Reading between the lines – a story of communication failure
This is a tale of a bookseller that ought to be able to see the writing on its digital wall when it comes to communicating with customers.
I’ve just concluded what might possibly be the worst ever customer service experience, nicely rounded off with the most catastrophically dysfunctional customer communications.
As this is a blog about content and communications, I’ll try to stay focused on that. Here is a potted history of what happened to me when, after researching my options to buy an e-reader, I followed the reviews and opinions of those who mattered and purchased for my mum a Nook Glowlight: the purchase was from Barnes & Noble UK in December 2012.
What I was promised by Barnes & Noble UK: Next-day delivery to the UK (a premium option at checkout).
What I got: Post-purchase notification that delivery would take seven days
Order cancellation and delivery
What I was promised by Barnes & Noble UK: I could cancel the order and get a full refund
What I got: The package arriving a week later in the post to the wrong address, and no refund
What I was promised by Barnes & Noble UK: A courier would arrive to collect the misdelivered package and I’d be refunded
What I got: A return label e-mailed to me by post, duly placed on a package. No courier ever arrived.
What I was promised by Barnes & Noble UK: Prompt and clear redress of the situation within 24 hours.
What I got: Increasingly frustrated after making…
- 5 phone calls
- 4 emails
- 4 tweets to Nook UK support (A largely ignored Twitter customer service identity – see the picture right)
While customers are saying things like this (see above) … although, admittedly, customer care did eventually tweet both James and Wayne asking them for details.
But you have to wonder – why is the company so poor at replying to emails (other than with automated replies), or to tweets via its dedicated customer support ID on Twitter? A final gasp email I sent to a different UK support email address bounced back saying the email didn’t exist, forcing me to the phone time and again to resolve an issue that was none of my doing.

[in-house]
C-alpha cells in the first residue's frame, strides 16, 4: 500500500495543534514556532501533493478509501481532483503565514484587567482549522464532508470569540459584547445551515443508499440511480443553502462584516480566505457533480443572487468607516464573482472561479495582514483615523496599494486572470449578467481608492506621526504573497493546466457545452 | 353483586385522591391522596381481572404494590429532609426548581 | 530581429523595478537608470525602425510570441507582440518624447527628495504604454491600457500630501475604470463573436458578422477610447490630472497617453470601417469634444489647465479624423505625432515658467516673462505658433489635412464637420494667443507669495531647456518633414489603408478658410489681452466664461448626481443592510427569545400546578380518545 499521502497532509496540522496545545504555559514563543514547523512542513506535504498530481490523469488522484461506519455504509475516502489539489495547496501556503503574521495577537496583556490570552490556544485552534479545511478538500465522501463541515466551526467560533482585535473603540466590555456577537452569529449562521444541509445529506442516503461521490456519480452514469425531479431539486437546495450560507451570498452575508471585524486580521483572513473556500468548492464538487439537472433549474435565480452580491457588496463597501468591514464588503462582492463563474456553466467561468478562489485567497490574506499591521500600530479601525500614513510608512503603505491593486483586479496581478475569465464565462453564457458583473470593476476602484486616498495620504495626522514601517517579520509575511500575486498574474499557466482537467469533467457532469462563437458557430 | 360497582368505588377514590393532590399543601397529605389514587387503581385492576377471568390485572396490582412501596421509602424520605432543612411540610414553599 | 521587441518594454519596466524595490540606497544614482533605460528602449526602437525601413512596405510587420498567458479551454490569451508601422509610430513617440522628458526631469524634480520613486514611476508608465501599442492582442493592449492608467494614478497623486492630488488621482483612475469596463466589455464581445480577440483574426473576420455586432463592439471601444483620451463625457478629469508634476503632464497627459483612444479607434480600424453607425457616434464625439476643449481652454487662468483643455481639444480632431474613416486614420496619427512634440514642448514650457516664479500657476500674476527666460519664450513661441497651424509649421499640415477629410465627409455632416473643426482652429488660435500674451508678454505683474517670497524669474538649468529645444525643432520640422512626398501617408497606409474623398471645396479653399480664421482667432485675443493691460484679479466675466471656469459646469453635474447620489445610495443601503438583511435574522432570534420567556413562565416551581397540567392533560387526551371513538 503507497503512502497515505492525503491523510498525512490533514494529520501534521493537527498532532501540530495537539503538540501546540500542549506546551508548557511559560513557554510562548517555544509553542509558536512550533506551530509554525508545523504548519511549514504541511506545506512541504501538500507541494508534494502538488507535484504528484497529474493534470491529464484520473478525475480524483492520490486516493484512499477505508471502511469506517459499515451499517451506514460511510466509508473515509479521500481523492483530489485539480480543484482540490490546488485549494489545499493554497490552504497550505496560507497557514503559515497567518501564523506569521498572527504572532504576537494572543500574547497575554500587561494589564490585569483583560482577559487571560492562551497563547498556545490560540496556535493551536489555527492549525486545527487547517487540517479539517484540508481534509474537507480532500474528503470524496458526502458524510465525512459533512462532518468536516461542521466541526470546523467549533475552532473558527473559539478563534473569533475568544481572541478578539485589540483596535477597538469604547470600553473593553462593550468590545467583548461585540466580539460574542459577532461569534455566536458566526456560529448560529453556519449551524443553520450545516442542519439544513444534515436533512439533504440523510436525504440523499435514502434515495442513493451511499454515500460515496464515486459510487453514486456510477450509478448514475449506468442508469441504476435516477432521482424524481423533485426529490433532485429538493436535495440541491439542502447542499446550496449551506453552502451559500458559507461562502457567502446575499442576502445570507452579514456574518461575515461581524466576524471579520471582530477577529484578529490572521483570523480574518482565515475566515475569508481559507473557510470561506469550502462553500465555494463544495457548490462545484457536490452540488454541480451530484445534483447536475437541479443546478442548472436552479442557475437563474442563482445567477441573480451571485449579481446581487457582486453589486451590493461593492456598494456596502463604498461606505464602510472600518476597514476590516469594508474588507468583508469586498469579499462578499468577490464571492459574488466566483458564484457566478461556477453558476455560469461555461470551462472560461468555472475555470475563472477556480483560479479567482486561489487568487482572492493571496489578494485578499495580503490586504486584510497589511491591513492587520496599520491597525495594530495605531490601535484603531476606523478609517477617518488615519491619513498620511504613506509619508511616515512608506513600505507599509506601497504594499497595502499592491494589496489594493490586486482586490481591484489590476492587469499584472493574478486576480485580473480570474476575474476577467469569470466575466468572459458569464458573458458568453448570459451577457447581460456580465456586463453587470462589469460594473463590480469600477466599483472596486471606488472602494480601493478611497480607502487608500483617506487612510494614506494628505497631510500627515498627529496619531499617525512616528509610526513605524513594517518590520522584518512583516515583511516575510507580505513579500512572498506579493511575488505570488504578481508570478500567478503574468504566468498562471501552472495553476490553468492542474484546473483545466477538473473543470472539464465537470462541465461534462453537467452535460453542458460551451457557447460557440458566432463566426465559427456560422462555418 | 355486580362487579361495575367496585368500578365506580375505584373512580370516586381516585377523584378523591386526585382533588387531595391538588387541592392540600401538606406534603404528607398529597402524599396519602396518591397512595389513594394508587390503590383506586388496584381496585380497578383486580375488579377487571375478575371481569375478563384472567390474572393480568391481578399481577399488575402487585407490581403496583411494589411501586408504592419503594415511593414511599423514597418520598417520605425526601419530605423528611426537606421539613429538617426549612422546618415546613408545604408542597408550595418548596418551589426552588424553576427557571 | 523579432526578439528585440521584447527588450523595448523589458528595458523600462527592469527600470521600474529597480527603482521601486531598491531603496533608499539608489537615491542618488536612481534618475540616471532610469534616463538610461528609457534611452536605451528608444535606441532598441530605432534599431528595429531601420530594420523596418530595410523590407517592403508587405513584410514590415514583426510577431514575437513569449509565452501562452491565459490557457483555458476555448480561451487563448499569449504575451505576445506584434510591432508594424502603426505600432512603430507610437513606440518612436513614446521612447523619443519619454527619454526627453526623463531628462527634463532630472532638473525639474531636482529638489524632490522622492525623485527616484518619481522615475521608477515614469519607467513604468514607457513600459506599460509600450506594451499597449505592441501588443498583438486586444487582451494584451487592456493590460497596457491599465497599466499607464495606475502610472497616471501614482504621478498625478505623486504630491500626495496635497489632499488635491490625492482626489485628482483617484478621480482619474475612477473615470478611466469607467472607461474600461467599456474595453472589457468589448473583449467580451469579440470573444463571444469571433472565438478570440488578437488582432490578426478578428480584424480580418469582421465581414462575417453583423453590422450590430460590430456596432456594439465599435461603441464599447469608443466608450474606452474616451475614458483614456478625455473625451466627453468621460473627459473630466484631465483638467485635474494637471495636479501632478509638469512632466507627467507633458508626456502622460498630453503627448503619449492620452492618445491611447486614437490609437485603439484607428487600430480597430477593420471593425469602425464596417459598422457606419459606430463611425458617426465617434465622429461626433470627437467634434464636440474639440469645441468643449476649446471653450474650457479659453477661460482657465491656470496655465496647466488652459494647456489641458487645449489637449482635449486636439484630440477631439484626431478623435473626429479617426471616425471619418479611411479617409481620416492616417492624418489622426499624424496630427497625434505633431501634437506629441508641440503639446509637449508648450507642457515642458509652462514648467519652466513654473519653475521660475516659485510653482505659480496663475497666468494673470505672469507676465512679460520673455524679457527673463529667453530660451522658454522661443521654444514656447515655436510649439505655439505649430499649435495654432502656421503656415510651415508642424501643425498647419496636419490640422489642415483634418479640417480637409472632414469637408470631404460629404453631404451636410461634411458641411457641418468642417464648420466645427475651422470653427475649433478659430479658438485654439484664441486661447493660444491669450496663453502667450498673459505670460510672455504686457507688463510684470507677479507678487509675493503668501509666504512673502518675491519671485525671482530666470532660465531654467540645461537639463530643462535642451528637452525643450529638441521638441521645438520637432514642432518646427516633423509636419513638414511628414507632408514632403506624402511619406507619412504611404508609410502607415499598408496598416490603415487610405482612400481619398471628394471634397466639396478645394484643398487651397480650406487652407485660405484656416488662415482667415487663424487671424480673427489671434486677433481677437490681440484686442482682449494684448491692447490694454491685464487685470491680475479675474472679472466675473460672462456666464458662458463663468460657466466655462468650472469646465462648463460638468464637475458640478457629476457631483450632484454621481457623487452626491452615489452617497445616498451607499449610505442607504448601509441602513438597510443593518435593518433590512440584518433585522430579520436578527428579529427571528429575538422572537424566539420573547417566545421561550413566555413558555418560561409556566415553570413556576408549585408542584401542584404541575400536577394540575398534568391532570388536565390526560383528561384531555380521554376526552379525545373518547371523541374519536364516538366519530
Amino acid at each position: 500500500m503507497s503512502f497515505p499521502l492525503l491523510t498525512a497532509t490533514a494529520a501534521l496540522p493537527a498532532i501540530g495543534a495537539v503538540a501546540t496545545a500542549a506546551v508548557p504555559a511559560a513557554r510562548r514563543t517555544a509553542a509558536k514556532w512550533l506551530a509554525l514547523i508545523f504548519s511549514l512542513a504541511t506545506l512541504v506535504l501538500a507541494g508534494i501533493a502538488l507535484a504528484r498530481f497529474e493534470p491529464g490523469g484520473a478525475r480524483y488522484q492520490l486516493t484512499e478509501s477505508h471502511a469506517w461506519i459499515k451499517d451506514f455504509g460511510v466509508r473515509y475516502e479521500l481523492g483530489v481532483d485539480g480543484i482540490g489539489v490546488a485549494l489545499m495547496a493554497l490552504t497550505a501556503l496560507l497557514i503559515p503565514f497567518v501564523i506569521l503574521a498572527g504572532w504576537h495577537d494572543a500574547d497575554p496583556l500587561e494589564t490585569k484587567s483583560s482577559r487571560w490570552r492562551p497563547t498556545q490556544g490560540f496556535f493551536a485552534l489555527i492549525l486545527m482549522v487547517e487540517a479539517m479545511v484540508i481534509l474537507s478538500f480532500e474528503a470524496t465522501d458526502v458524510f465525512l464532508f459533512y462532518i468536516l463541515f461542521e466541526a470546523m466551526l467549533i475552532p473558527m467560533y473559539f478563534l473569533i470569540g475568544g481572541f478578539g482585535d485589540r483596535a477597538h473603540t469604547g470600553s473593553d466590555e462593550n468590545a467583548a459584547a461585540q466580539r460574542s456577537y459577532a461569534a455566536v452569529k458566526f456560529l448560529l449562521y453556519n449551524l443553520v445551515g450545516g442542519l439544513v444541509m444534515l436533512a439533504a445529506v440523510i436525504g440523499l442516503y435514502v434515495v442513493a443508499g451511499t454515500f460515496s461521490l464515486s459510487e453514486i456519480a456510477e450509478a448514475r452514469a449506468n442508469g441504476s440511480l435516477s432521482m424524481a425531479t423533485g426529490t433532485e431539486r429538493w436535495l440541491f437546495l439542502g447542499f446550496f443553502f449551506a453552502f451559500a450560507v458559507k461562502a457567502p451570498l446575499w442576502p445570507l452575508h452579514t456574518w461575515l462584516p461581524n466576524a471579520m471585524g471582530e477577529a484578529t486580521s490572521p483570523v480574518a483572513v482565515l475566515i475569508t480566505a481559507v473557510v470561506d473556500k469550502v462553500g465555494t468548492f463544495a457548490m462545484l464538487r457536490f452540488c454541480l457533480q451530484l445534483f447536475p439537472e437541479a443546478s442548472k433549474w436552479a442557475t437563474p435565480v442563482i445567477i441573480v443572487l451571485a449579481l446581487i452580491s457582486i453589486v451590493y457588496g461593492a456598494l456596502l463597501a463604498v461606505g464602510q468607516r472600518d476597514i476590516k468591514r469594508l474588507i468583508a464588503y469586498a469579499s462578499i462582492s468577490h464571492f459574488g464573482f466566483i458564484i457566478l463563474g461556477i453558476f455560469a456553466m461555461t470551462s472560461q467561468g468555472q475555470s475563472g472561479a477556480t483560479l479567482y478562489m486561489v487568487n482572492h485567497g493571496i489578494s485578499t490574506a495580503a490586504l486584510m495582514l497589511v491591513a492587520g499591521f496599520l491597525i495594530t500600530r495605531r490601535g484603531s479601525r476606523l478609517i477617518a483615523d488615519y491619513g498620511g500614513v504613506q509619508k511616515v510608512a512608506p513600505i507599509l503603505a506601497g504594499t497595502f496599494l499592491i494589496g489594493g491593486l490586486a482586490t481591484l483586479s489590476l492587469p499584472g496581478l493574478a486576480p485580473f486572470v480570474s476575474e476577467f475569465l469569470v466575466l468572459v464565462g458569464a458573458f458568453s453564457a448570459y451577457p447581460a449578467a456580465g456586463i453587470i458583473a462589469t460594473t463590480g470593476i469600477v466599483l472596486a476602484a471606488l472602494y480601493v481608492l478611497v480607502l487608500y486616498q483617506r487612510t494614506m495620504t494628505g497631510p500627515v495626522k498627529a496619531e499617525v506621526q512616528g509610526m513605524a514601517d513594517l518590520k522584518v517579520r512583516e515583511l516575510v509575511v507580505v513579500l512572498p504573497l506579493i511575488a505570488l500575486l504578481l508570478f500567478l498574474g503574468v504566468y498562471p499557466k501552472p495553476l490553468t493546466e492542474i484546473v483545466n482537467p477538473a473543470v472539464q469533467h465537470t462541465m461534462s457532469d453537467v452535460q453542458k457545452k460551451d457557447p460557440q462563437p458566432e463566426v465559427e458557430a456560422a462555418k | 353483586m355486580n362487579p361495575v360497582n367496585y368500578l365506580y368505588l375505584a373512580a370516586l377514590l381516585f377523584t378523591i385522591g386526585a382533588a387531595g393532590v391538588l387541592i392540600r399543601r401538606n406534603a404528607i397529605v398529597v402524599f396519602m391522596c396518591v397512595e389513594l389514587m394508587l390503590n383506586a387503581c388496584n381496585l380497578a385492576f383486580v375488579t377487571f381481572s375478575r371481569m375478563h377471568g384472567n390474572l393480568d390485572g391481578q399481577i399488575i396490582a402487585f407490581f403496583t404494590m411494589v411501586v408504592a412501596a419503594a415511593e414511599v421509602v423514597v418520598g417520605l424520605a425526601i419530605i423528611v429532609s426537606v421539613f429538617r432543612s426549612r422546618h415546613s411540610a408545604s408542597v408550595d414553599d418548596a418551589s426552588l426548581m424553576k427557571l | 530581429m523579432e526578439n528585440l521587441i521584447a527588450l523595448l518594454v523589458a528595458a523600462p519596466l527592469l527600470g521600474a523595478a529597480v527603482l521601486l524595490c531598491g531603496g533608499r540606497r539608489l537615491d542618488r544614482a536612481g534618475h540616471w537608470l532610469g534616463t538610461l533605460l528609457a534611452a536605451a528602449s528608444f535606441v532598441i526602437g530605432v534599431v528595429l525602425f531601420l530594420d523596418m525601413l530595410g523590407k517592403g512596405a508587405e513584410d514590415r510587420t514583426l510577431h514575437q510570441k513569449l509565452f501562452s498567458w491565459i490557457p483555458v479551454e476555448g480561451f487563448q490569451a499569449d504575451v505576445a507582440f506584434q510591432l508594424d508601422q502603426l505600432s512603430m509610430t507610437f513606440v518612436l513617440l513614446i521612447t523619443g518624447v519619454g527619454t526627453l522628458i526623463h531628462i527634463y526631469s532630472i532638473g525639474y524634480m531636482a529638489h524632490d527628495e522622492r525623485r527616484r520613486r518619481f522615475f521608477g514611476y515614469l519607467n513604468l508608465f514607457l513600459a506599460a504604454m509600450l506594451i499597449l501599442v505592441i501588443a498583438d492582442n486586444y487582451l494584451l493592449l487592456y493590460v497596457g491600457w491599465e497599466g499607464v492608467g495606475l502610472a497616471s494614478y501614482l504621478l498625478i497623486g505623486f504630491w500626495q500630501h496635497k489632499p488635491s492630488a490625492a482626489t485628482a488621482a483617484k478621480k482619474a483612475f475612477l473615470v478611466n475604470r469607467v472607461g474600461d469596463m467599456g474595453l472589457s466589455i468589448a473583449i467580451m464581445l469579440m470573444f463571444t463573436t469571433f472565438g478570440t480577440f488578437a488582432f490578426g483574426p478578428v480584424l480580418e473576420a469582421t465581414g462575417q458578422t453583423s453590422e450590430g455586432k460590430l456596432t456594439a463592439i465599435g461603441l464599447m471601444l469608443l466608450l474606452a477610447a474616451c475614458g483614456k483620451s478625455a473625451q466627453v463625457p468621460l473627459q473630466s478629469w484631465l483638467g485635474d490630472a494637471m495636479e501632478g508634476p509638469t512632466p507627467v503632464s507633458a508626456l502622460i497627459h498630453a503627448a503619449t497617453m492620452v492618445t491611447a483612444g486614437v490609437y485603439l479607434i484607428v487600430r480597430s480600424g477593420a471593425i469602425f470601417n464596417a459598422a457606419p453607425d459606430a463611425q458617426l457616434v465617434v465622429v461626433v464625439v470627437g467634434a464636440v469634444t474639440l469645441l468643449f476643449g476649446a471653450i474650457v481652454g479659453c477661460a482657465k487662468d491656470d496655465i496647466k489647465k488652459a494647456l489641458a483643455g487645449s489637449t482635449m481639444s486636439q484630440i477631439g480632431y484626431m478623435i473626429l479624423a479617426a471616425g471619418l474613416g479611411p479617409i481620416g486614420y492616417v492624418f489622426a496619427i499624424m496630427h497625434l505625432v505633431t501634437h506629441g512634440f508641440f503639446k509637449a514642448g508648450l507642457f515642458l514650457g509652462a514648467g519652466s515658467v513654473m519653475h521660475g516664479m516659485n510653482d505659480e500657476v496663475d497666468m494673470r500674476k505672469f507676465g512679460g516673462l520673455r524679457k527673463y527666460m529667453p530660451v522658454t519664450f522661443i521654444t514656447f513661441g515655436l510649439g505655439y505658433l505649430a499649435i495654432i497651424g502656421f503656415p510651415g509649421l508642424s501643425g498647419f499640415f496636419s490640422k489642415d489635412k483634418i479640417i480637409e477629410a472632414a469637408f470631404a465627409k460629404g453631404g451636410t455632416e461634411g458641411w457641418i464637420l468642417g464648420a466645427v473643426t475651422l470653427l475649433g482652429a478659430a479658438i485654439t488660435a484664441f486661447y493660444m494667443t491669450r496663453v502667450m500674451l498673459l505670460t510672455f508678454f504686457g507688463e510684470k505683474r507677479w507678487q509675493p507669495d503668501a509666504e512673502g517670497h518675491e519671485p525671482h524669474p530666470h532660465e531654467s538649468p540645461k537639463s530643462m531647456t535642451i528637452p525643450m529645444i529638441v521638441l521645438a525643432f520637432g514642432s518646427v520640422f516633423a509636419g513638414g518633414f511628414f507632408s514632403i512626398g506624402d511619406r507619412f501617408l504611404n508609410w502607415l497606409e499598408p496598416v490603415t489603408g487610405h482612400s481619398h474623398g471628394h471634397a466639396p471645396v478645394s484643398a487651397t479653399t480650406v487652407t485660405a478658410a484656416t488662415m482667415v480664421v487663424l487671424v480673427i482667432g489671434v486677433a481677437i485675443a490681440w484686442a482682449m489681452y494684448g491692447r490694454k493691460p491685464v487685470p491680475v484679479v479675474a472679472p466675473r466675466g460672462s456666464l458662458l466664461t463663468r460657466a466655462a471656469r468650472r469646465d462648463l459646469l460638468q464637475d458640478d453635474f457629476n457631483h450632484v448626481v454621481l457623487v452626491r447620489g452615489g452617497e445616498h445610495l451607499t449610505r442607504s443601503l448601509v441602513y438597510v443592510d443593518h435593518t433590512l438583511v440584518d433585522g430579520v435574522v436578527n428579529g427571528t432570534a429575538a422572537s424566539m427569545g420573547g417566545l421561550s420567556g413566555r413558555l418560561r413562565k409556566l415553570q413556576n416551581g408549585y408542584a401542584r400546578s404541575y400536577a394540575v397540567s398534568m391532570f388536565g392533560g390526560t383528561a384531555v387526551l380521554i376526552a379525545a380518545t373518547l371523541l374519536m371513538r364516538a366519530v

I’m still waiting for that credit card refund. But the courier did arrive after yet another phone call – he took away the Nook, to be returned to its European despatch base of Poland, which makes me wonder whether next-day delivery to the UK could ever have been feasible?
It feels as if Barnes & Noble has simply copied and pasted its contact points and, more importantly its promises to customers, from its US presence without duplicating the infrastructure, customer service training or communications mechanisms to back up those promises.
Barnes & Noble’s challenge to the Amazon Kindle is a good thing generally, but based on my initial customer experience of their communications set-up for Europe, it’s left a bitter taste and the feeling that this is one company where the lights were on but no-one was home…
Must. Do. Better.
Talk to us
Ireland: +353 1 657 1660
UK: +44 207 993 4563
Cork: +353 21 2348474
Edinburgh: +44 1875 341 583
London: +44 207 993 4563
USA: +1 978 775 5430
Receive our latest blogs and how to videos by email. Subscribe to our email newsletter.
- LinkedIn has made it more challenging to hear w...
- With LinkedIn ramping up its efforts to encoura...
- Sharing interesting content can be a good way t...
- Trying to boost the reach of your Facebook post...
- There's no denying the runaway success of Insta...